This does not scale automagically, so we had to develop self-service that takes care of policy and role provisioning on top of the Vault.
More information about the self-service we built at Pan-Net could be found in the Pan-Net Collection of CI/CD security best practices.

## Limitations of the Vault Open Source

You will find out the limitation once you want to bulletproof your production deployments. Some of the bottlenecks that I came over are:

Georedundancy is an enterprise feature, which kinda make sense from the business perspective. You can either automate cluster snapshot restore to a disaster recovery site, or split single cluster multi-region.

There is no PKCS #11 support in any encryption back-end, which means that you could not use hardware security module (HSM) for the encryption operations. Most affected back-ends are transit back-end, which is used to encrypt/decrypt/sign/verify data via an API, and the PKI back-end that is full blown API based certificate authority. I have opened feature request for the PKI one, but if I am HashiCorp, I would ship it as an enterprise feature…

Unsealing can’t be easily automated due the previously mentioned limitation. Not everybody is using HSMs as they are usually expensive, but it’s a killer feature for the auto-unsealing. You can use key management systems from popular cloud providers instead, even if you are on-premise, but if you don’t want to integrate with a 3rd party, you are on your own. Transit back-end is supported for auto-unsealing, but it’s a chicken and egg situation if we are talking about the first cluster. I saw solutions that automated unsealing by distributing key shares between multiple different virtual machines that monitored the cluster health.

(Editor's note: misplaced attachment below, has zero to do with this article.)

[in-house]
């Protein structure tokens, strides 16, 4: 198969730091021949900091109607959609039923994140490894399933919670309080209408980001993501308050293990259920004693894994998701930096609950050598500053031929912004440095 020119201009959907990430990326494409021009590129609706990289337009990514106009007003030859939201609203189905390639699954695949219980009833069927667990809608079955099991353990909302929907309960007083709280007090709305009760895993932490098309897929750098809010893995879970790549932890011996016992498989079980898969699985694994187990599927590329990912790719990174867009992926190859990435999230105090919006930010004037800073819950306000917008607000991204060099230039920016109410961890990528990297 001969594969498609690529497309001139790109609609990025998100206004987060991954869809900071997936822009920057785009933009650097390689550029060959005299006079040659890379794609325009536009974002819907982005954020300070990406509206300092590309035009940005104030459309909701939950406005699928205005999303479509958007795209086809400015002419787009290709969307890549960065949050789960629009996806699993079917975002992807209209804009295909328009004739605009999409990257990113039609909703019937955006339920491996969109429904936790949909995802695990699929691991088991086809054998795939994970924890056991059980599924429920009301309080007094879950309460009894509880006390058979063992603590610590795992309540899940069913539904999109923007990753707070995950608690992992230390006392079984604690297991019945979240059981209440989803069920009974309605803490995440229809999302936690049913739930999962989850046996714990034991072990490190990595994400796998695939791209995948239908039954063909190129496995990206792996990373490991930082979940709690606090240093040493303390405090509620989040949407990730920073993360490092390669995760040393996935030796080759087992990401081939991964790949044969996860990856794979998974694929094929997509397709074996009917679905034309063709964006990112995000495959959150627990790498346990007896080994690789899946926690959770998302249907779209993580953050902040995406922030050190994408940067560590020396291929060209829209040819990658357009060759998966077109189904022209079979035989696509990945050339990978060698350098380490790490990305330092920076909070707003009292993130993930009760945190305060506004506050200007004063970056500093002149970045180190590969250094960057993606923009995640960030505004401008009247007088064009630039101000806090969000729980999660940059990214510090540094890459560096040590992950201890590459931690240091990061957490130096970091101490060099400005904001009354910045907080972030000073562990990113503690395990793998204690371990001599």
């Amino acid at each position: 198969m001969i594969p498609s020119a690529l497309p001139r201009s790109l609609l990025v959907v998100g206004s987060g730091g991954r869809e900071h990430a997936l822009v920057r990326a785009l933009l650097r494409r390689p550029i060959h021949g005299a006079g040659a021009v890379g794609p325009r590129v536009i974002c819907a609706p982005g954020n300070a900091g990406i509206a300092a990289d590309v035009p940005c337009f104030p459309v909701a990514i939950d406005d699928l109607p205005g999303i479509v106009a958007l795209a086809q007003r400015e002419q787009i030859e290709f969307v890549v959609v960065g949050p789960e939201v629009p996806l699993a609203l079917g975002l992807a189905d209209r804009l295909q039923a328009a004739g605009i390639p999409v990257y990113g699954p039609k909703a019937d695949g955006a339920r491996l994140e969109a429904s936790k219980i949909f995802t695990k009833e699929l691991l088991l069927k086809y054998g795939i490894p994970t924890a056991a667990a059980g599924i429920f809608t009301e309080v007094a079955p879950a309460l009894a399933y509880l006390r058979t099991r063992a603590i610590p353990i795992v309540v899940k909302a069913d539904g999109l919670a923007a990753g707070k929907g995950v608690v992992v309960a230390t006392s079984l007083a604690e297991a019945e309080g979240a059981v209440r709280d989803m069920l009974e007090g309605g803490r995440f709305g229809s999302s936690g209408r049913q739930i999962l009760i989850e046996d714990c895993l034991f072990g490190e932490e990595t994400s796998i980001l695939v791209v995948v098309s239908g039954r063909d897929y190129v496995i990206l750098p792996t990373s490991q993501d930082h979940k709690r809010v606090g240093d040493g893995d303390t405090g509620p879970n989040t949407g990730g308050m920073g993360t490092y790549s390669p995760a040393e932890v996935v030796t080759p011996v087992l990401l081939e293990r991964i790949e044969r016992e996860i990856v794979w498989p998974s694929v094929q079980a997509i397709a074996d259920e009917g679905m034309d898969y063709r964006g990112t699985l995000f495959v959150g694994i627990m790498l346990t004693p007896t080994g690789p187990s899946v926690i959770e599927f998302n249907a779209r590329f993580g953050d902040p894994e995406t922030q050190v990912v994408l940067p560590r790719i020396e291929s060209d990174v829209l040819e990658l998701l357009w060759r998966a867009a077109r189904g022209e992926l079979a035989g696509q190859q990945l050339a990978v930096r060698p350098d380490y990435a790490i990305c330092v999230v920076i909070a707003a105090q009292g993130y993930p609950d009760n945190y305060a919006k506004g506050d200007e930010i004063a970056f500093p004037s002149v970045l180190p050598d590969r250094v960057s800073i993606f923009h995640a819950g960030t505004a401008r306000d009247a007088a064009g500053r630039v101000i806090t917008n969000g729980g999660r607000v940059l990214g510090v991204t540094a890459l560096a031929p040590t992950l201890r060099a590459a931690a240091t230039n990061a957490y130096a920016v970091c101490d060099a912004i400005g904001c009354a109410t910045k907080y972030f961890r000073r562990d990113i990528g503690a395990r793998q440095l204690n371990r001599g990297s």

Audit settings are not propagated in HA mode. When you set-up audit back-end in a highly available cluster, you have to do so on each node separately. To my knowledge, audit back-end settings are not propagated within a cluster in the open source version of Vault.

## Advise, if you are deploying your own Vault solution

Secrets management usually reflects the organizational structure, so I recommend to start with the authentication flow. If you are using Gitlab, Github, some popular cloud provider or your own identity provider like Keykloak, you can map identity lifecycle to this solution, and you have half of your work done. Creating roles for authorization is a different story, but it can be prototyped quite easily.

Use dynamic secrets engines for the new infrastructure. If you are managing database users, move the user creation to Vault. If you are using SSH access to a virtual machines, let the Vault be your SSH certificate authority or one-time SSH password issuer.

Use policy templates so you don’t have to deal with many policies. Just properly define them with the identity or group metadata.

Use programming libraries like Python hvac for Vault setup automation.

## Closing thoughts

Despite the limitations I mentioned earlier, I think HashiCorp Vault is a robust and stable solution and I can definitely recommend it.

Update - corrected statement about using cloud based auto-unseal on-premise. Thanks to the commenter.